The concerns of the U.K. public align with a recent report from the House of Lords on the United Nations Convention on the Law of the Sea (UNCLOS). It called for more evidence from the U.K. government on the “risks and benefits of deep seabed mining” and emphasized the need for a “cautious position” to “ensure protection of the marine environment.”
According to the poll, the effects of deep-sea mining that people in the U.K. would be most concerned about are direct environmental impacts – the majority of respondents (66%) cited concerns about extinction of species, destruction of habitats and pollution of surrounding waters. Many unique species, such as the dumbo octopus, sea angels and cold-water corals, rely on the deep sea for their survival. About one in four, or 27% and 22% respectively, place extinction of species and destruction of habitats as their top concern. Other concerns include contamination of seafood, industrial accidents resulting in the loss of human life and insufficient monitoring of deep-sea mining in remote areas.
Additionally, most respondents, about 65%, said they would be less likely to buy tuna or other seafood that had come from a deep-sea mining region when they learned that deep-sea mining activities could contaminate fish.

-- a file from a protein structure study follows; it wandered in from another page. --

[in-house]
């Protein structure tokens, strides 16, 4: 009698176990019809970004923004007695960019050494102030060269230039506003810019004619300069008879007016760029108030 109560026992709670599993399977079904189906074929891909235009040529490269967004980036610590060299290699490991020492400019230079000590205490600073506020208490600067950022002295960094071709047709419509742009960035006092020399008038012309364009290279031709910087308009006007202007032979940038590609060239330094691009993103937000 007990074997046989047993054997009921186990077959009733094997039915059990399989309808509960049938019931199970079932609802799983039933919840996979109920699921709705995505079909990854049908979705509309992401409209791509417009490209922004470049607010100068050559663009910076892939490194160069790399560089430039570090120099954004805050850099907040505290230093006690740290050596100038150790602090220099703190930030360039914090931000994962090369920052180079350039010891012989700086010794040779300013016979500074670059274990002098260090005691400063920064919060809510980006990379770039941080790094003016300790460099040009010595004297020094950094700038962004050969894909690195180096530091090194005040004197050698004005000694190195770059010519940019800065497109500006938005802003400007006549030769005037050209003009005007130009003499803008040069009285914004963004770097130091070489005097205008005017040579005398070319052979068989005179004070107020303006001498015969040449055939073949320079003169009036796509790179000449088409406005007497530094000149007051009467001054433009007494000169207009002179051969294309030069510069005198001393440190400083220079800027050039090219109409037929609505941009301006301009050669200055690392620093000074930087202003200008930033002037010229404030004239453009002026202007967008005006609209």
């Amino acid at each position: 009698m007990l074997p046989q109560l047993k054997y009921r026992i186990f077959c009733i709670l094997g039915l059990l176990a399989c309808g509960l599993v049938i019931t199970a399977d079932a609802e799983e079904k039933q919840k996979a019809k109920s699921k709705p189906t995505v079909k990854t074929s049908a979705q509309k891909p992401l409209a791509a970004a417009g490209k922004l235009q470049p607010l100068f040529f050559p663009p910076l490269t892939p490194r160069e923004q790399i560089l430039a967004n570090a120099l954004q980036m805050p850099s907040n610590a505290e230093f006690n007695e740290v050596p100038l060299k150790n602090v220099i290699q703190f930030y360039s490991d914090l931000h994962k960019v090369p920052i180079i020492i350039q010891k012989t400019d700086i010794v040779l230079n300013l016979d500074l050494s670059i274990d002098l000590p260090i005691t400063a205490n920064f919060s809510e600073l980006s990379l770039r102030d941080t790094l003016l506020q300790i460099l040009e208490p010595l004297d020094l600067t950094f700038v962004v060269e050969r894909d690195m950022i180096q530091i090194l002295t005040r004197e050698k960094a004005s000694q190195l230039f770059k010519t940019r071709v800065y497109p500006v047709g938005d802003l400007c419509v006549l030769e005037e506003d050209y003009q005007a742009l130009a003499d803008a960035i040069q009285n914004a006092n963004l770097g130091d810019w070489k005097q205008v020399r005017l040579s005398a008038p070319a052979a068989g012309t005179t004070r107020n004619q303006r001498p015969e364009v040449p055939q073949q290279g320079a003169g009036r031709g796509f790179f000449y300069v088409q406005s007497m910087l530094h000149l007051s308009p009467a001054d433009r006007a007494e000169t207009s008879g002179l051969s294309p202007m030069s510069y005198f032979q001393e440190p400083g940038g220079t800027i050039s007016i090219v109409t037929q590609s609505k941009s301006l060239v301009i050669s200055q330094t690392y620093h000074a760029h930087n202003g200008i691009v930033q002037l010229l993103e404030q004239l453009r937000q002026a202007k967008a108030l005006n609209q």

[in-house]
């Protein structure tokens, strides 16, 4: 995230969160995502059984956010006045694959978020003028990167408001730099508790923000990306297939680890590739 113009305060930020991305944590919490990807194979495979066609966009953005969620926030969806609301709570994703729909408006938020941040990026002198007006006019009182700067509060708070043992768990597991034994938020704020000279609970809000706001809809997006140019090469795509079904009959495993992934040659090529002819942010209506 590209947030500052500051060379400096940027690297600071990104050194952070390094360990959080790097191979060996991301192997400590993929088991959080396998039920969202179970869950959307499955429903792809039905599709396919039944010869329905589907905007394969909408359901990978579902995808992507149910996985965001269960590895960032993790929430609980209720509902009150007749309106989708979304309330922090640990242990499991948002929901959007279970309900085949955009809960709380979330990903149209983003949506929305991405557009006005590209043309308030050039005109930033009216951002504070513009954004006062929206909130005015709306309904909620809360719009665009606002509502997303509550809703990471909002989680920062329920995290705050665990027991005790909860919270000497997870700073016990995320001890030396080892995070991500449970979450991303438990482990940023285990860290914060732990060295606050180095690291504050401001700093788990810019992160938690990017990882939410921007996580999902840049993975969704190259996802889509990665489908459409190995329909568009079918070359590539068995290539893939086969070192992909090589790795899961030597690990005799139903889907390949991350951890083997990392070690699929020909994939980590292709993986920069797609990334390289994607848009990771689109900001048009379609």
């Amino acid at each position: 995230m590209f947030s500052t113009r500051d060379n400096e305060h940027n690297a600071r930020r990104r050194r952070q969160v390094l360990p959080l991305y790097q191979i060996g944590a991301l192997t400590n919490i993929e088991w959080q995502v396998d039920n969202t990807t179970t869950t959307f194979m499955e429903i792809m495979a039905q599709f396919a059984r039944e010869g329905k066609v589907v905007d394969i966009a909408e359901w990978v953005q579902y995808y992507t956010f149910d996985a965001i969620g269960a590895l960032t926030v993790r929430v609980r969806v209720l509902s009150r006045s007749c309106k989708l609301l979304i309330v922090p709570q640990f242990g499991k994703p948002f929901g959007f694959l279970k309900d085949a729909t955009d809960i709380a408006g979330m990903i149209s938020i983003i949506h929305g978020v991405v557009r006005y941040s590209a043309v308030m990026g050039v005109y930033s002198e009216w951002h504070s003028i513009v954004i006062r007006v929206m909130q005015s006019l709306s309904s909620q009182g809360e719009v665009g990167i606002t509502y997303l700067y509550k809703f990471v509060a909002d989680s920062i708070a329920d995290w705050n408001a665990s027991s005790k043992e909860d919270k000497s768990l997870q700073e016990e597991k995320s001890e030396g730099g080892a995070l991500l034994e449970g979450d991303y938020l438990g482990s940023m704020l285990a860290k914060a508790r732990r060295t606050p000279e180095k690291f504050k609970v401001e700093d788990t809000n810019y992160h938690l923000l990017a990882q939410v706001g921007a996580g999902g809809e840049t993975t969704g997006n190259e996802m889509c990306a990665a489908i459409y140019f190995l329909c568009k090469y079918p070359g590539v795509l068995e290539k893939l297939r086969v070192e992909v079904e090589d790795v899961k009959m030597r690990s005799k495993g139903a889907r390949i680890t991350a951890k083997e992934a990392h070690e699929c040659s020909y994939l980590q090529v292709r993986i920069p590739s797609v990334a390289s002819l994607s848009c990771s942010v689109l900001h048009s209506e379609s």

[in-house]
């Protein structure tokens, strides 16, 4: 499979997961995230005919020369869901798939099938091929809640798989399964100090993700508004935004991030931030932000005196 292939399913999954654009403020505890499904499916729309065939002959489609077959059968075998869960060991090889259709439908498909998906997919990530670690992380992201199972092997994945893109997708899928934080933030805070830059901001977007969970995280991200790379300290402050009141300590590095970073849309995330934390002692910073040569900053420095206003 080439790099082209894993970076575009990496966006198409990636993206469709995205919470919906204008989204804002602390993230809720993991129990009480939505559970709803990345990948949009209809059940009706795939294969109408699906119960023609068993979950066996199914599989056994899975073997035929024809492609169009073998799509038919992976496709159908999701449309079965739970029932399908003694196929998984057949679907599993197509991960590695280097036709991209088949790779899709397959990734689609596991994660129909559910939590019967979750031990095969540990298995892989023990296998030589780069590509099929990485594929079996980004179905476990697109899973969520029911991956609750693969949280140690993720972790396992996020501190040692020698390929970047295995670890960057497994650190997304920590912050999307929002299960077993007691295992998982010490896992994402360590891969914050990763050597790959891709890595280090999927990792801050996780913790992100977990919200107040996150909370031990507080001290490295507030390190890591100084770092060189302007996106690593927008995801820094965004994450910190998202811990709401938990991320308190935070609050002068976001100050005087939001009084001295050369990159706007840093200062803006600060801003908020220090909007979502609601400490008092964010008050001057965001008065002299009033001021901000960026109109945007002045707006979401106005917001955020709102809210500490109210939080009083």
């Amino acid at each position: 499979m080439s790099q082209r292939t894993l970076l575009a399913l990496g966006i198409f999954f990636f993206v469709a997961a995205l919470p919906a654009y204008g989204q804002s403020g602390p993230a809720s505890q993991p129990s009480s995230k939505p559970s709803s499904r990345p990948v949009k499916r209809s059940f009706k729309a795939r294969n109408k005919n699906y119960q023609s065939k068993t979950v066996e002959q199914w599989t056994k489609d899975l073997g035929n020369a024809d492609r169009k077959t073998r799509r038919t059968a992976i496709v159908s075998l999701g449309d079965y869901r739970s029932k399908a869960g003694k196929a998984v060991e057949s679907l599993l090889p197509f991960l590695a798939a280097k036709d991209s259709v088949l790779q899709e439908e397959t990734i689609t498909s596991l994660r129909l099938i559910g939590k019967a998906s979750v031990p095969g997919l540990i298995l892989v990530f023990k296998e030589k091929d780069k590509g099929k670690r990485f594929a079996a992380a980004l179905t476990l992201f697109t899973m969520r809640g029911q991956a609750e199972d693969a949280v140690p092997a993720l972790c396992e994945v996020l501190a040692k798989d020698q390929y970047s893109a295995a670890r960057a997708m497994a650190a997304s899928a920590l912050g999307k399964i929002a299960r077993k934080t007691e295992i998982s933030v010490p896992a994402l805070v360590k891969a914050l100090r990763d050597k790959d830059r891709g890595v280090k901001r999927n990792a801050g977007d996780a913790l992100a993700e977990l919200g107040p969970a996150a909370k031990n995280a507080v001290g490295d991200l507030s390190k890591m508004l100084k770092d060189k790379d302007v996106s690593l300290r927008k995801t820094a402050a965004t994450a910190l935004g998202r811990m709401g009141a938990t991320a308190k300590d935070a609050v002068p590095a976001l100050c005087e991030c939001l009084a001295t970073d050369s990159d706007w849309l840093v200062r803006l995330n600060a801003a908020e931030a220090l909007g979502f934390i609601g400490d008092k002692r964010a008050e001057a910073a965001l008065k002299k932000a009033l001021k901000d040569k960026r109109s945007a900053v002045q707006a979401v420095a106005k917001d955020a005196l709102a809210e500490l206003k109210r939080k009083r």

When it comes to purchasing an electric vehicle, more than half of respondents, or 55%, said they would prefer to buy an electric car containing minerals that had not been mined from the deep sea. This result bodes well for the growing group of electric vehicle manufacturers, including BMW, Renault, Volkswagen and Volvo, that have pledged to run their cars on batteries free of ocean minerals.
Furthermore, some Tesla cars, including the most popular EV model sold in the U.K., run on lithium iron phosphate batteries, which use far less of the minerals targeted by deep-sea mining. Volkswagen and Renault also produce popular U.K. EV models. These polling results follow a recently released study by 30 researchers from the U.K. and around the world that lays out how little we know about the potentially damaging impacts of deep-sea mining. The study warns of extensive gaps in scientific knowledge about deep-sea life and oceanographic, biological, and ecological linkages between deep-ocean habitats and the rest of the ocean and planet.
The study findings echo a recent statement by over 600 global ocean scientists and experts from 44 countries – including 70 from the U.K. – calling for a moratorium on deep-sea mining. Additionally, at the recent International Union for Conservation of Nature World Conservation Congress, 81 countries and government agencies voted for a moratorium on deep-sea mining. These experts are calling for more time to close this knowledge gap.
Pippa Howard, Director of Corporate Sustainability, Fauna & Flora International, said: “Deep-sea mining is an enormously risky industry in the making. Those pushing for it have done so largely behind closed doors, with minimal communication with the public about their plans to tear up the deep seabed, and what that might mean for the health of the ocean, our climate and our food chains.